The winners of the 2011 NSW Premier’s Literary Awards were announced at a gala dinner at the Sydney Opera House last night. Some of the countries leading writers and luminaries were at the event, including ABC TV presenter Jennifer Byrne (as MC), NSW Premier Barry O’Farrell and former Prime Minster of Australia, Malcolm Fraser.
One of Australia’s best-loved writers, Alex Miller, was awarded the Christina Stead Prize for Fiction for Lovesong, described by the judges as “a magnificent novel of desire”.
(No surprises there – we are Miller groupies here at Booktopia. Go here to see his answers to our Ten Terrifying Questions and here to see my interview with him on the publication of Lovesong).
Alex has received numerous awards for his writing, including twice winning the prestigious Miles Franklin Award. Miller also won The People’s Choice Award. Introduced three years ago to increase public engagement with the arts, the People’s Choice Award was chosen by Australian residents from the six novels shortlisted for the Christina Stead Prize.
Former Prime Minister of Australia, Malcolm Fraser, along with Margaret Simons, were awarded the Douglas Stewart Prize for Non-Fiction for Malcolm Fraser: The Political Memoirs. It also took out Book of The Year. The judges described it as an engaging work that demonstrates how literary craft can transcend the usual limitations of political autobiography.
The NSW Premier’s Literary Awards, established in 1979, were Australia’s first premier’s awards. In their 32 year history, they have honoured many of the nation’s greatest writers, including David Malouf, Shaun Tan and Jane Campion.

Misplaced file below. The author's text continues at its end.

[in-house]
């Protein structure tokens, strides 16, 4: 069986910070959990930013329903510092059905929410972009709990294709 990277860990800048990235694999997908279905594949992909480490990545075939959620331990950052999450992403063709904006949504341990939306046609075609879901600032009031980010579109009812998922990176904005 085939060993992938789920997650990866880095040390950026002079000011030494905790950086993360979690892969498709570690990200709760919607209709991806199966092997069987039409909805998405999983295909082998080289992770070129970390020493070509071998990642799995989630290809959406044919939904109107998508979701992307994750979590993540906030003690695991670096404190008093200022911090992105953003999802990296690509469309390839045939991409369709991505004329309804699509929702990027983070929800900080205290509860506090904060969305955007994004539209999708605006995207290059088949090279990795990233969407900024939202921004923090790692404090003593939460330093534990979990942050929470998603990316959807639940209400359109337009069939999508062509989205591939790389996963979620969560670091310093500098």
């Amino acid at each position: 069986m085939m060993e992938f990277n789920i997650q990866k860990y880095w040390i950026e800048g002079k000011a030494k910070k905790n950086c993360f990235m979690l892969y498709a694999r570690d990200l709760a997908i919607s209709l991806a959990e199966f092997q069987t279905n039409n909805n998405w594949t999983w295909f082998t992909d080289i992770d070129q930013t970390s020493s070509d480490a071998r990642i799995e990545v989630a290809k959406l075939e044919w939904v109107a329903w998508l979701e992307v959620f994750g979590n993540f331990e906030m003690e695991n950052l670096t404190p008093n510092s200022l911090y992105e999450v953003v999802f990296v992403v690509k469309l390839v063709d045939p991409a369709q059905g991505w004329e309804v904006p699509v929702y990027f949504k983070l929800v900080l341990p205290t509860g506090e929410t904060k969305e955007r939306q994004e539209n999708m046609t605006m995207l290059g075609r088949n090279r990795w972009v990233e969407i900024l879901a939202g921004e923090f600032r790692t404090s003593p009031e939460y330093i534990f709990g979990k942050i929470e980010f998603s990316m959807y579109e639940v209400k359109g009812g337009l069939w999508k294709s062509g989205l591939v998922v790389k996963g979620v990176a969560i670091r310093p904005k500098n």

Over the course of the evening, $315,000 in prizes were given out over 13 categories. Author Libby Gleeson, AM, received a Special Award for her numerous contributions to the children’s book industry. Jennifer Maiden won the Kenneth Slessor Prize for Poetry for her collection Pirate Rain, making her the first poet to win the prize three times.
Other winners include Debra Oswald for Offspring (Script Writing Award), Patricia Cornelius for Do Not Go Gentle… (Play Award), Cath Crowley for Graffiti Moon (Ethel Turner Prize), Sophie Masson for The Hunt for Ned Kelly, (Patricia Wrightson Prize), Ouyang Yu for The English Class (Community Relations Commission Award), Stephen Daisley for Traitor (UTS Glenda Adams Award) and Ian Johnson (Translation Prize & PEN Medallion).
Additionally, the recipient of the 2011 NSW Writer’s Fellowship was announced. The winner, chosen from a field of 111 applications, was Emily Maguire. The Fellowship is offered annually by the NSW Government and is valued at $20,000.
The NSW Premier’s Literary Awards help to establish values and standards in Australian literature and draw international attention to some of the country’s best writers and to the cultural environment that nurtures them.
For more details, go to www.pla.nsw.gov.au.